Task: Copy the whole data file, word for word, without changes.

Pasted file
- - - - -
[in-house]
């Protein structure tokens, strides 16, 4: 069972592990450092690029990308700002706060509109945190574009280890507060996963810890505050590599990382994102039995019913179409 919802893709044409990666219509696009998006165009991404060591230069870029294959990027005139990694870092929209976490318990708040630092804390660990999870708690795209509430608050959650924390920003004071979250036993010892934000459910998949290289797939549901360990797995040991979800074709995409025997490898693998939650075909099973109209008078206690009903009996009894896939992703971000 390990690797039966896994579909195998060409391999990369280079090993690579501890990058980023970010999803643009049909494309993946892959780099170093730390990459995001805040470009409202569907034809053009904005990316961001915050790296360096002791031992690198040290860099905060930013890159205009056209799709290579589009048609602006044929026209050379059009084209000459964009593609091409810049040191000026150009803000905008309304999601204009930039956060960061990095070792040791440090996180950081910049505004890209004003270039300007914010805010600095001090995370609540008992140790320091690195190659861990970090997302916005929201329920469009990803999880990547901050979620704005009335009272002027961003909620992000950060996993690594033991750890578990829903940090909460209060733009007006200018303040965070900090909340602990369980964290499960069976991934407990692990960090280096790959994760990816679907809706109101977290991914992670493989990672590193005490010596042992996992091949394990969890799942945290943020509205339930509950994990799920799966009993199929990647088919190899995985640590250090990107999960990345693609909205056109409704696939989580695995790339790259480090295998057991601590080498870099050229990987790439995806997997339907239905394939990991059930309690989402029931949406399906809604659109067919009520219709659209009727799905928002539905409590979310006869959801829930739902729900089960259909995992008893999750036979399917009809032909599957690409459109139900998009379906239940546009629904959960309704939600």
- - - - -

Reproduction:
[in-house]
């Protein structure tokens, strides 16, 4: 069972592990450092690029990308700002706060509109945190574009280890507060996963810890505050590599990382994102039995019913179409 919802893709044409990666219509696009998006165009991404060591230069870029294959990027005139990694870092929209976490318990708040630092804390660990999870708690795209509430608050959650924390920003004071979250036993010892934000459910998949290289797939549901360990797995040991979800074709995409025997490898693998939650075909099973109209008078206690009903009996009894896939992703971000 390990690797039966896994579909195998060409391999990369280079090993690579501890990058980023970010999803643009049909494309993946892959780099170093730390990459995001805040470009409202569907034809053009904005990316961001915050790296360096002791031992690198040290860099905060930013890159205009056209799709290579589009048609602006044929026209050379059009084209000459964009593609091409810049040191000026150009803000905008309304999601204009930039956060960061990095070792040791440090996180950081910049505004890209004003270039300007914010805010600095001090995370609540008992140790320091690195190659861990970090997302916005929201329920469009990803999880990547901050979620704005009335009272002027961003909620992000950060996993690594033991750890578990829903940090909460209060733009007006200018303040965070900090909340602990369980964290499960069976991934407990692990960090280096790959994760990816679907809706109101977290991914992670493989990672590193005490010596042992996992091949394990969890799942945290943020509205339930509950994990799920799966009993199929990647088919190899995985640590250090990107999960990345693609909205056109409704696939989580695995790339790259480090295998057991601590080498870099050229990987790439995806997997339907239905394939990991059930309690989402029931949406399906809604659109067919009520219709659209009727799905928002539905409590979310006869959801829930739902729900089960259909995992008893999750036979399917009809032909599957690409459109139900998009379906239940546009629904959960309704939600």